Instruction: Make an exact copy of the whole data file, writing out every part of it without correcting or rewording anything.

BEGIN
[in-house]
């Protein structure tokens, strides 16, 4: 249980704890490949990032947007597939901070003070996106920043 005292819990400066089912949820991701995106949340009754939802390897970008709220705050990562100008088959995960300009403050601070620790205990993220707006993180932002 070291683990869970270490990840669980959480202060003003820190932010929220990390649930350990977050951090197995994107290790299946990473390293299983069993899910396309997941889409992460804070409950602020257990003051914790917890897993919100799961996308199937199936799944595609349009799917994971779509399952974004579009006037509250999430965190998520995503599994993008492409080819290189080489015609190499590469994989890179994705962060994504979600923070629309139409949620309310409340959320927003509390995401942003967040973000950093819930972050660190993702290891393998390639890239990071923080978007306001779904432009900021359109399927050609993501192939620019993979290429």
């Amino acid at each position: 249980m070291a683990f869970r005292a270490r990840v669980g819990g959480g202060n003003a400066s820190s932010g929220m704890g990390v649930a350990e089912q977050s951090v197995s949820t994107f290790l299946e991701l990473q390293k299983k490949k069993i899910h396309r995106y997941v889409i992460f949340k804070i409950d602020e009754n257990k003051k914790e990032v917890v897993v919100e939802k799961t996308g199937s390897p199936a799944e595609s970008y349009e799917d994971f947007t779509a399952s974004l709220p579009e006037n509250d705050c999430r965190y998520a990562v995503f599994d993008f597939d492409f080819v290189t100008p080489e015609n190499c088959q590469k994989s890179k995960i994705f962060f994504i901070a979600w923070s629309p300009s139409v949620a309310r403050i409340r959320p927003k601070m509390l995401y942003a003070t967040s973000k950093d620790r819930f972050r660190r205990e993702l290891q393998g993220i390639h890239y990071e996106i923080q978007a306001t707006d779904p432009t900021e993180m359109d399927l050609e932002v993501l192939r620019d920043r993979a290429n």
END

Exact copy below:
[in-house]
């Protein structure tokens, strides 16, 4: 249980704890490949990032947007597939901070003070996106920043 005292819990400066089912949820991701995106949340009754939802390897970008709220705050990562100008088959995960300009403050601070620790205990993220707006993180932002 070291683990869970270490990840669980959480202060003003820190932010929220990390649930350990977050951090197995994107290790299946990473390293299983069993899910396309997941889409992460804070409950602020257990003051914790917890897993919100799961996308199937199936799944595609349009799917994971779509399952974004579009006037509250999430965190998520995503599994993008492409080819290189080489015609190499590469994989890179994705962060994504979600923070629309139409949620309310409340959320927003509390995401942003967040973000950093819930972050660190993702290891393998390639890239990071923080978007306001779904432009900021359109399927050609993501192939620019993979290429």
């Amino acid at each position: 249980m070291a683990f869970r005292a270490r990840v669980g819990g959480g202060n003003a400066s820190s932010g929220m704890g990390v649930a350990e089912q977050s951090v197995s949820t994107f290790l299946e991701l990473q390293k299983k490949k069993i899910h396309r995106y997941v889409i992460f949340k804070i409950d602020e009754n257990k003051k914790e990032v917890v897993v919100e939802k799961t996308g199937s390897p199936a799944e595609s970008y349009e799917d994971f947007t779509a399952s974004l709220p579009e006037n509250d705050c999430r965190y998520a990562v995503f599994d993008f597939d492409f080819v290189t100008p080489e015609n190499c088959q590469k994989s890179k995960i994705f962060f994504i901070a979600w923070s629309p300009s139409v949620a309310r403050i409340r959320p927003k601070m509390l995401y942003a003070t967040s973000k950093d620790r819930f972050r660190r205990e993702l290891q393998g993220i390639h890239y990071e996106i923080q978007a306001t707006d779904p432009t900021e993180m359109d399927l050609e932002v993501l192939r620019d920043r993979a290429n």